In a way that is clear and understandable to passengers, online and at stations
    Q.14 How frequent should its publication be?
    Quarterly, and with annual data at the time fares increases are announced.
    Q.15 What level of disaggregation of performance do you believe is reasonable?
    This should be published by line e.g. the Hastings Line and not by service group (Mainline, Metro, High Speed etc)
    Q.16 What are the priorities that respondents consider should be taken into account with providing passenger experience of using these services?

    Late night connections between inbound Southeastern services and onward Southern services to Bexhill/Eastbourne at St Leonards Warrior Square are unreliable and rarely held in the event of the slightest late running. In view of the low frequency of services late at night, with gaps of up to an hour, timetables need to be more robust. More discretion should be given to holding trains for one or two minutes at St Leonards Warrior Square late at night if the connecting service is in the platform. This is a joint issue between the two operators. There is an unhappy history with the two franchise holders not co-operating [even though they have been owned by the same parent company for a number of years].

    ESRA would like to see catering services maintained on the Hastings Line — currently these are provided by a partnership.

    Q.17 What do stakeholders see as the most important factors in improving security (actual or perceived) and addressing any gap between the two?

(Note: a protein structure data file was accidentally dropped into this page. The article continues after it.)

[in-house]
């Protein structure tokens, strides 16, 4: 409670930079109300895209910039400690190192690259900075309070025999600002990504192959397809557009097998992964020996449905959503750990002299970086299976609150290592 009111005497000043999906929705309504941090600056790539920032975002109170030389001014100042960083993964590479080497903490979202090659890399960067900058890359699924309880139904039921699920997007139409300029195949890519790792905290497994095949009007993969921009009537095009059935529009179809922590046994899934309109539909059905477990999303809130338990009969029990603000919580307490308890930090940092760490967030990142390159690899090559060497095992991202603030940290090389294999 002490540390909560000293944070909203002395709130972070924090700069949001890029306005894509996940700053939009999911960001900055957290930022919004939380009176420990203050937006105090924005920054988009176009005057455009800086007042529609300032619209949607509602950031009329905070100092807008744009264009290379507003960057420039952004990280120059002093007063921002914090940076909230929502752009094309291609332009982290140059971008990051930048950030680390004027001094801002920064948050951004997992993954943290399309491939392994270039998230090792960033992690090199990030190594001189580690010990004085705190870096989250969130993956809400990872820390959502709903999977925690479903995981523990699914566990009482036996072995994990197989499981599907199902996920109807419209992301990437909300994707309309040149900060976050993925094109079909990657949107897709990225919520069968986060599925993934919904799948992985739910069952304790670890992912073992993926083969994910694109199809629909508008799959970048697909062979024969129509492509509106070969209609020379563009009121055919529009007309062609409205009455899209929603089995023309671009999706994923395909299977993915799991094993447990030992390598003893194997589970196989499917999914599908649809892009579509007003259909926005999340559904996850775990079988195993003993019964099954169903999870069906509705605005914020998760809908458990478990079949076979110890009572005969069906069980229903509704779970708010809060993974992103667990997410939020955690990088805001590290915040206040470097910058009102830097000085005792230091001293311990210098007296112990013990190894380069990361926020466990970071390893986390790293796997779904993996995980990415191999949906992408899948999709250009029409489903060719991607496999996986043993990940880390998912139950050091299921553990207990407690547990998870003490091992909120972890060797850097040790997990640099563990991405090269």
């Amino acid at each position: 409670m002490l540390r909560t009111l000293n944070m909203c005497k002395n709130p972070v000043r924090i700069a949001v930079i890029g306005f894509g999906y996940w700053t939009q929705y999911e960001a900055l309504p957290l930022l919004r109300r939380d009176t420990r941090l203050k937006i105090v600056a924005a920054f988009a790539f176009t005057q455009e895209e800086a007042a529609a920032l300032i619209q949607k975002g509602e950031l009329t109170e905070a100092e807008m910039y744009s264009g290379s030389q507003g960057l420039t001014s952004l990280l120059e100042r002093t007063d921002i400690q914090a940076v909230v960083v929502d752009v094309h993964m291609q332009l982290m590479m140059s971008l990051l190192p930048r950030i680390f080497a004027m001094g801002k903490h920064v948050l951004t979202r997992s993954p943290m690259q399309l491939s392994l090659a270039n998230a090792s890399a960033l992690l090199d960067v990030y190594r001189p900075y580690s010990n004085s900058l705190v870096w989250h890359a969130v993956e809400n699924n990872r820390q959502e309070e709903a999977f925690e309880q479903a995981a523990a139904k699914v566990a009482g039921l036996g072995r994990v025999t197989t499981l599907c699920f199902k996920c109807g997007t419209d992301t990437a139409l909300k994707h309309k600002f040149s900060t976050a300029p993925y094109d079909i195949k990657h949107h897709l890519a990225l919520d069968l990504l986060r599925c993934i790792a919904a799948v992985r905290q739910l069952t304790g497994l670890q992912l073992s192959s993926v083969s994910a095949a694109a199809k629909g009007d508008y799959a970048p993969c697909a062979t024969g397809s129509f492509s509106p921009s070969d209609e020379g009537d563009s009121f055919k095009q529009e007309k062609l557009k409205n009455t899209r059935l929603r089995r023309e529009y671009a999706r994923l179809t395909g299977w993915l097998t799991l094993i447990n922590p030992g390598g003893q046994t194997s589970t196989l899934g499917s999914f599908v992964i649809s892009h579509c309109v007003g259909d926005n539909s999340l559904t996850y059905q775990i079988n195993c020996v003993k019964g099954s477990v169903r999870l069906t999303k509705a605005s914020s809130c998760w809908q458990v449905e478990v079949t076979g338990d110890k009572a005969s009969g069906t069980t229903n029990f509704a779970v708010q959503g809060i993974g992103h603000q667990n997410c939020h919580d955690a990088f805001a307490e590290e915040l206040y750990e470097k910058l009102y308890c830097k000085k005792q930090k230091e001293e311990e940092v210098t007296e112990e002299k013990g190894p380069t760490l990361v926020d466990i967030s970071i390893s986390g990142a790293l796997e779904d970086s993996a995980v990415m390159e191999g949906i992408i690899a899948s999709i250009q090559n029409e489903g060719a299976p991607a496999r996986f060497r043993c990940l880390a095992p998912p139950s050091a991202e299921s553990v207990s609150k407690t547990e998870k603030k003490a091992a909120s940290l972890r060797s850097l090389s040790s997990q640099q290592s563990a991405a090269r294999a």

Visibility of staff, especially in the evenings. St Leonards Warrior station should be gated and staffed all day.
    Q.18 What is important to stakeholders in the future use and improvements in stations?

    ESRA is concerned at the poor level of maintenance at many stations, especially St Leonards Warrior Square and Hastings. We would wish for the new franchise to emulate the approach of the neighbouring Southern franchise which is to carry out ongoing painting and maintenance on a regular basis, rather than show long periods of neglect punctuated by occasional facelifts.

    We think that consideration should be given to the transfer of management of St Leonards Warrior Square and Hastings stations from the Southeastern franchise to the new Thameslink/Southern franchise, to provide integrated station management on the East Coastway/Marshlink

    Q.19 What priorities would respondents give to car parking and cycling facilities at locations where these are fully used?
    These are generally satisfactory. Car parking should be secure and affordable
    Q.20 What sort of ticketing products and services would you expect to see delivered through “smart” technology on this franchise?
    ESRA would like to see the extension of electronic ticketing and for this to be compatible with the system used on the TSGN franchise, which interfaces in the Hastings area.
    Q.21 What local accessibility and mobility issues do stakeholders see and how they might be addressed?
    No significant issues
    Q.22 What environmental targets would stakeholders like to see within the franchise specification?
    No significant issues